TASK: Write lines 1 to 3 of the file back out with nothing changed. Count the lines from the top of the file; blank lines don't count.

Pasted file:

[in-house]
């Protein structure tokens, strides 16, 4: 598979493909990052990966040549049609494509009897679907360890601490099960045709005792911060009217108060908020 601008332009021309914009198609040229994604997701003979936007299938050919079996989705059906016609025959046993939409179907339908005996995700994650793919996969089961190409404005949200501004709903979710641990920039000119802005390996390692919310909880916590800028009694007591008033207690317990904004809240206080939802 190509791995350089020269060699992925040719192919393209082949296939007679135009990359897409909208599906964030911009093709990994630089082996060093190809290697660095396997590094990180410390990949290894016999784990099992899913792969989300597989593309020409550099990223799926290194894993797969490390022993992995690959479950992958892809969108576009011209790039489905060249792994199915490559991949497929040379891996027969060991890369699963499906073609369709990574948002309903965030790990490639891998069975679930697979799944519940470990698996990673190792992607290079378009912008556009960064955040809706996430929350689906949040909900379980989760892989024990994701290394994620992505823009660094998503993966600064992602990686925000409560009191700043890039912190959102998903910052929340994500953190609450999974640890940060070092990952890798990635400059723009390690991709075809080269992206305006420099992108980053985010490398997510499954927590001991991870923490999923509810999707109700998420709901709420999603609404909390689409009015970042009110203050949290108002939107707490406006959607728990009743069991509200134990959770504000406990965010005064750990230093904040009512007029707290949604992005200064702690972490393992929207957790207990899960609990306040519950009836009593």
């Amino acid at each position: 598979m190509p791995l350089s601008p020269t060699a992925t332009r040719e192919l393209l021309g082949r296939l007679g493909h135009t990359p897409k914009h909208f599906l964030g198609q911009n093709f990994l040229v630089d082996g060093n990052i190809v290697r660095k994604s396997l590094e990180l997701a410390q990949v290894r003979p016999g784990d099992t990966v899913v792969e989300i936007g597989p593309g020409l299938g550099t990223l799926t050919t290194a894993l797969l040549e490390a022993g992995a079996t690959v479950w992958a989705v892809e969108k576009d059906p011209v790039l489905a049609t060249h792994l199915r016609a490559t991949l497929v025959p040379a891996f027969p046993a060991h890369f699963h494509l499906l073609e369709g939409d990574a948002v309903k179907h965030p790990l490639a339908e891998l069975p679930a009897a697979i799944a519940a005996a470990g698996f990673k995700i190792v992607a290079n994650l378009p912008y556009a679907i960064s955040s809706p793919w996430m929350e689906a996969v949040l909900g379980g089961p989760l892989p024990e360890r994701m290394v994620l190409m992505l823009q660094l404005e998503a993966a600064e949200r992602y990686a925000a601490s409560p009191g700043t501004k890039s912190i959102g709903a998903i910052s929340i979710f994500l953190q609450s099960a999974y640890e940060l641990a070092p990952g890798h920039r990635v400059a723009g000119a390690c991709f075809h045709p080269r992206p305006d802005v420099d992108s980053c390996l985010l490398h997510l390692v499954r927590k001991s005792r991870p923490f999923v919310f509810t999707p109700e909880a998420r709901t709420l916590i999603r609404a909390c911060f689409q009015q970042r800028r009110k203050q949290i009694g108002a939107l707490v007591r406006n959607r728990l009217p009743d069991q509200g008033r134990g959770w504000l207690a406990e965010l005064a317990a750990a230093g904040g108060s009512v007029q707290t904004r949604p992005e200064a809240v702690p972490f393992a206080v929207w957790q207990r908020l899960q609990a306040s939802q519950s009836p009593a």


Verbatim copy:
[in-house]
């Protein structure tokens, strides 16, 4: 598979493909990052990966040549049609494509009897679907360890601490099960045709005792911060009217108060908020 601008332009021309914009198609040229994604997701003979936007299938050919079996989705059906016609025959046993939409179907339908005996995700994650793919996969089961190409404005949200501004709903979710641990920039000119802005390996390692919310909880916590800028009694007591008033207690317990904004809240206080939802 190509791995350089020269060699992925040719192919393209082949296939007679135009990359897409909208599906964030911009093709990994630089082996060093190809290697660095396997590094990180410390990949290894016999784990099992899913792969989300597989593309020409550099990223799926290194894993797969490390022993992995690959479950992958892809969108576009011209790039489905060249792994199915490559991949497929040379891996027969060991890369699963499906073609369709990574948002309903965030790990490639891998069975679930697979799944519940470990698996990673190792992607290079378009912008556009960064955040809706996430929350689906949040909900379980989760892989024990994701290394994620992505823009660094998503993966600064992602990686925000409560009191700043890039912190959102998903910052929340994500953190609450999974640890940060070092990952890798990635400059723009390690991709075809080269992206305006420099992108980053985010490398997510499954927590001991991870923490999923509810999707109700998420709901709420999603609404909390689409009015970042009110203050949290108002939107707490406006959607728990009743069991509200134990959770504000406990965010005064750990230093904040009512007029707290949604992005200064702690972490393992929207957790207990899960609990306040519950009836009593």
């Amino acid at each position: 598979m190509p791995l350089s601008p020269t060699a992925t332009r040719e192919l393209l021309g082949r296939l007679g493909h135009t990359p897409k914009h909208f599906l964030g198609q911009n093709f990994l040229v630089d082996g060093n990052i190809v290697r660095k994604s396997l590094e990180l997701a410390q990949v290894r003979p016999g784990d099992t990966v899913v792969e989300i936007g597989p593309g020409l299938g550099t990223l799926t050919t290194a894993l797969l040549e490390a022993g992995a079996t690959v479950w992958a989705v892809e969108k576009d059906p011209v790039l489905a049609t060249h792994l199915r016609a490559t991949l497929v025959p040379a891996f027969p046993a060991h890369f699963h494509l499906l073609e369709g939409d990574a948002v309903k179907h965030p790990l490639a339908e891998l069975p679930a009897a697979i799944a519940a005996a470990g698996f990673k995700i190792v992607a290079n994650l378009p912008y556009a679907i960064s955040s809706p793919w996430m929350e689906a996969v949040l909900g379980g089961p989760l892989p024990e360890r994701m290394v994620l190409m992505l823009q660094l404005e998503a993966a600064e949200r992602y990686a925000a601490s409560p009191g700043t501004k890039s912190i959102g709903a998903i910052s929340i979710f994500l953190q609450s099960a999974y640890e940060l641990a070092p990952g890798h920039r990635v400059a723009g000119a390690c991709f075809h045709p080269r992206p305006d802005v420099d992108s980053c390996l985010l490398h997510l390692v499954r927590k001991s005792r991870p923490f999923v919310f509810t999707p109700e909880a998420r709901t709420l916590i999603r609404a909390c911060f689409q009015q970042r800028r009110k203050q949290i009694g108002a939107l707490v007591r406006n959607r728990l009217p009743d069991q509200g008033r134990g959770w504000l207690a406990e965010l005064a317990a750990a230093g904040g108060s009512v007029q707290t904004r949604p992005e200064a809240v702690p972490f393992a206080v929207w957790q207990r908020l899960q609990a306040s939802q519950s009836p009593a």